Colloquium: The Architecture of Right Dislocation in Korean and Japanese

November 5, 3:30-5pm, Cobb 201
James Yoon, University of Illinois at Urbana-Champaign

Right Dislocation (RD, or Postposing, as it is sometimes called) is attested in strictly head-final languages like Korean and Japanese. The traditional idea within generative grammar concerning RD was that it is just another manifestation of free word order that characterizes these languages and should therefore be analyzed in a similar manner, i.e., by rightward movement/scrambling (Choe 1988; Simon 1989; Ko and Choi 2009, for a recent defense of this analysis).

However, most recent analyses of RD take a different view. In recent work, RD is viewed as a bi-clausal construction where the right dislocated constituent (Appendix) is an element of the second clause that—(i) is coindexed with a coreferential constituent in the preceding clause, (ii) undergoes leftward movement, and (iii) remains after ellipsis of the second clause (Endo 1996; Tanaka 2001; Yamashita 2008; Chung 2008, among others). The bi-clausal analysis of RD is similar to recent proposals for other elliptical constructions such as sluicing and fragment answers (Merchant 2001, 2004) and split questions (Arregi 2007).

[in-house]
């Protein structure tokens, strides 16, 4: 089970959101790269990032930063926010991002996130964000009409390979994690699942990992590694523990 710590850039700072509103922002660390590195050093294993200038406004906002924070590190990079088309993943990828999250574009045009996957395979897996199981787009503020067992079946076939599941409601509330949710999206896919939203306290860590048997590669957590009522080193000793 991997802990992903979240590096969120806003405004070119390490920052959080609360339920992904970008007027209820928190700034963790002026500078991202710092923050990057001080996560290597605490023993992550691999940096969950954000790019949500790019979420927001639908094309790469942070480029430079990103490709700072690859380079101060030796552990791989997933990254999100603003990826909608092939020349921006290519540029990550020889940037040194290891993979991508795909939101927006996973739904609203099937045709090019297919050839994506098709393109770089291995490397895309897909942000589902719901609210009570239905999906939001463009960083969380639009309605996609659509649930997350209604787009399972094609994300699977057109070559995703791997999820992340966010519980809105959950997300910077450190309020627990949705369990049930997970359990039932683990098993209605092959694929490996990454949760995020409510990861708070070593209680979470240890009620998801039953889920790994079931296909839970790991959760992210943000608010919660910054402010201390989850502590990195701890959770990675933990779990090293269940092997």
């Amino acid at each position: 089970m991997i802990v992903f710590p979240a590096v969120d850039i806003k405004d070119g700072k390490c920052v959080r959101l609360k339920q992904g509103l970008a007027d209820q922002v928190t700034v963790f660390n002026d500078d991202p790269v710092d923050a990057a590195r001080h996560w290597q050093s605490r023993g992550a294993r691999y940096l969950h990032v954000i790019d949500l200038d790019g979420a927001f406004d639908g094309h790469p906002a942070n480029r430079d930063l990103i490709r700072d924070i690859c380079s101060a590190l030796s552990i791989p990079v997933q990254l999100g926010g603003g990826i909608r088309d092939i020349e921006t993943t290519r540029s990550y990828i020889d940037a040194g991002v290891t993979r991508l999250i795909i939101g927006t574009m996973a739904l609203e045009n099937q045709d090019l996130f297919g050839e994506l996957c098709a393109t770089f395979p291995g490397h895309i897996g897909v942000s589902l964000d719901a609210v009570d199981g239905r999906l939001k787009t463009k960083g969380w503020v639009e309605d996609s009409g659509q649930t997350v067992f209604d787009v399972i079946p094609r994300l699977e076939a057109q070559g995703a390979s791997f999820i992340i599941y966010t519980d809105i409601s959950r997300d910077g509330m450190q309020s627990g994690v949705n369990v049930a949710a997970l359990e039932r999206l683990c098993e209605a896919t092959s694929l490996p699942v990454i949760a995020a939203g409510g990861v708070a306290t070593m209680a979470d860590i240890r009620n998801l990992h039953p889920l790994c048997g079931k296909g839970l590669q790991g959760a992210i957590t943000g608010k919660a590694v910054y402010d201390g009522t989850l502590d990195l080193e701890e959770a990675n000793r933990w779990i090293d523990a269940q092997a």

In this talk we defend an analysis of RD that shares certain properties of the reigning bi-clausal analyses. However, we differ from previous accounts in how the Appendix is licensed. In our analysis, the Appendix is not licensed by movement—leftward or rightward, but is base-generated. And while we take the Appendix in RD to be a fragment, we do not generate it by deletion (following movement). Instead, the Appendix locally licenses a base-generated null predicate. The partial feature structure associated with the Appendix and the null predicate it licenses is unified with that of the preceding clause, yielding the interpretation of RD (Sells 1999). Since the interpretive connection between the Appendix and the preceding clause is established by coindexation of predicates and feature unification, the coindexation of the Appendix with a correspondent in the preceding clause is downplayed. The proposed analysis can thus be naturally extended to RDs where the Appendix does not have a correspondent in the preceding clause.

We shall also discuss the (‘parametric’) properties of the grammar of languages like Korean and Japanese that are implicated in licensing the kind of ellipsis we claim is attested in RD.